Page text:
While not willing to disclose its investors, Mahesh acknowledges that Smartron has currently invested Rs 100 crore in the business, and will close around Rs 100 crore by the end of the year. Sachin Tendulkar, the inconic ex-cricketer, has invested in this company too. The company offers its own cloud storage to its users, and is building smart routers that can usher in the large-scale adoption of IoT in the country.
“What saddens me is that while there are announcements and funds for innovation in the country, they have not been used efficiently,” says Mahesh.
In two years, the company has made inroads through an e-commerce retailing strategy. The company’s products are shipped even to the Middle East. It has two business models - selling to institutions and directly retailing to the consumer. It has tied up with B2X, a national after sales service chain, to handle consumer complaints. All this was done by Mahesh in 2015; he tied in the ecosystem of design and engineering in Bengaluru, and simultaneously signed a manufacturing deal with Foxconn in Beijing.
Mahesh maintains that India's strengths are not in manufacturing, because the economies of scale are in China. However, he believes the country needs to own the IP. Several investors also believe in this argument. Mohandas Pai, Founder of Aarin Capital, says that India can focus on high-value engineering and design. “We cannot compete with China in manufacturing. But we can build on our engineering strengths to create solutions for the world,” says Pai.
The future for Smartron, which is yet to turn profitable, lies in building connected ecosystems, or the Internet of Things, with devices. His company is building prototypes of wearable technology for healthcare and also home automation. It is also going to build routers that can support IoT for industrial and commercial centres. The enterprise business is growing fast, and the Tbook is supplied through distributors across the country. Mahesh wishes to sell one million units on an annual basis, and wants to be a large enterprise by 2020. His goal is to reach close to $200 million in revenues in the same time frame. Says he,
.Any hardware and design business takes seven years to make money. It needs patient capital invested, and the IP created should be relevant in the time frame.”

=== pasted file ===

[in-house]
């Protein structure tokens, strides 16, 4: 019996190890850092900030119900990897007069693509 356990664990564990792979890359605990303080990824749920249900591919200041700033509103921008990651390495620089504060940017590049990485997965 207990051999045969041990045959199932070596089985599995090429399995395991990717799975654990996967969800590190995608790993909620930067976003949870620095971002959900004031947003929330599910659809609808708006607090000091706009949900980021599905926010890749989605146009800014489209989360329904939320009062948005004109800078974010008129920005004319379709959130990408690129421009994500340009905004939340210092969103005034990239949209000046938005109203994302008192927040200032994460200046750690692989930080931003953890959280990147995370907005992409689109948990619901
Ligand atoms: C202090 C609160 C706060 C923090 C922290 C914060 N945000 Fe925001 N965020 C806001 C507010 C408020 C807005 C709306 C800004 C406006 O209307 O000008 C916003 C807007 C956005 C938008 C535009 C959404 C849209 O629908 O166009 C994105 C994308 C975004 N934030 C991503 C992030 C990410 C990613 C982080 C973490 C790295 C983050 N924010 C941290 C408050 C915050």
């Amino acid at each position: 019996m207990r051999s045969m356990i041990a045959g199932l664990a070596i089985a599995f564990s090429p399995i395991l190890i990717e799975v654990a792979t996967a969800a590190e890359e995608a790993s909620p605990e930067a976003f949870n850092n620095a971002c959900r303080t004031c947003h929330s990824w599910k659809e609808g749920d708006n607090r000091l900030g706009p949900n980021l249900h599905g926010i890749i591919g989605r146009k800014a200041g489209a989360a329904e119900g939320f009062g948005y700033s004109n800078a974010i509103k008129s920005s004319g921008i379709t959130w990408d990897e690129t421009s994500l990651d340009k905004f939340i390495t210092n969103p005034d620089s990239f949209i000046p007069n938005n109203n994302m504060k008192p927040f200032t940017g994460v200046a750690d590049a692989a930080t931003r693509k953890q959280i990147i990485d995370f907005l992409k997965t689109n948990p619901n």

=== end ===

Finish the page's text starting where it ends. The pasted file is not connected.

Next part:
Gartner Inc., in its recent report, forecasts that 8.4 billion connected things will be in use worldwide in 2017, up 31 percent from 2016, and that the number will reach 20.4 billion by 2020. Total spending on endpoints and services will reach almost $2 trillion in 2017. Regionally, Greater China, North America, and Western Europe are driving the use of connected things, and the three regions together will represent 67 percent of the overall Internet of Things (IoT) installed base in 2017.
The report further adds that the consumer segment is the largest user of connected things with 5.2 billion units in 2017, which represents 63 percent of the overall number of applications in use (see Table 1). Businesses are on track to employ 3.1 billion connected things in 2017.
"Aside from automotive systems, the applications that will be most in use by consumers will be smart TVs and digital set-top boxes, while smart electric meters and commercial security cameras will be most in use by businesses," says Peter Middleton, research director at Gartner. Total IoT services spending (professional, consumer, and connectivity services) is set to reach $273 billion in 2017.
So, finally after Tejas Networks, which incidentally is going through an IPO process, there is another company that wants to make India famous for its IP. Today, things look good, as he has all the factors in his favour -- he understands fund raising; he has already sold one company at a great valuation; he is well connected politically; and he is taking big bets in his home country. Call it playing “smart”, but his tech story is no science fiction. The reality is that it is happening here in India, and hopefully, there is more to the story than just the political discourse of Make in India.